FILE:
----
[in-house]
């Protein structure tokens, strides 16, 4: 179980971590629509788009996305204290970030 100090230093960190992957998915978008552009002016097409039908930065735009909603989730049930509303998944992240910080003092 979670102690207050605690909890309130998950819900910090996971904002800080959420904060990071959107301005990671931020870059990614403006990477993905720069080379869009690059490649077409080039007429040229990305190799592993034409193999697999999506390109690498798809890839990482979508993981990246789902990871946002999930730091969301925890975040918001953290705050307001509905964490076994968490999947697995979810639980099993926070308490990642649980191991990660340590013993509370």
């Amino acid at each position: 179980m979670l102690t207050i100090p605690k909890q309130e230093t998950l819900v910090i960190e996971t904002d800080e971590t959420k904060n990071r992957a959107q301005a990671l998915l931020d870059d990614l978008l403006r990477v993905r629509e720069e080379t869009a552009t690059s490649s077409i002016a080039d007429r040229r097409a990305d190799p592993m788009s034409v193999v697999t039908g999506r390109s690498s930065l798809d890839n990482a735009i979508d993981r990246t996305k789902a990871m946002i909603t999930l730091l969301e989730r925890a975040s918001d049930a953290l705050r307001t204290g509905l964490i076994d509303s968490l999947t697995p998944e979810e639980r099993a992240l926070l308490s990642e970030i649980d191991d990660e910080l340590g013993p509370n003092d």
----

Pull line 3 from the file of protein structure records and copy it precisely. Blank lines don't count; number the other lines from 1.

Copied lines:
């Amino acid at each position: 179980m979670l102690t207050i100090p605690k909890q309130e230093t998950l819900v910090i960190e996971t904002d800080e971590t959420k904060n990071r992957a959107q301005a990671l998915l931020d870059d990614l978008l403006r990477v993905r629509e720069e080379t869009a552009t690059s490649s077409i002016a080039d007429r040229r097409a990305d190799p592993m788009s034409v193999v697999t039908g999506r390109s690498s930065l798809d890839n990482a735009i979508d993981r990246t996305k789902a990871m946002i909603t999930l730091l969301e989730r925890a975040s918001d049930a953290l705050r307001t204290g509905l964490i076994d509303s968490l999947t697995p998944e979810e639980r099993a992240l926070l308490s990642e970030i649980d191991d990660e910080l340590g013993p509370n003092d």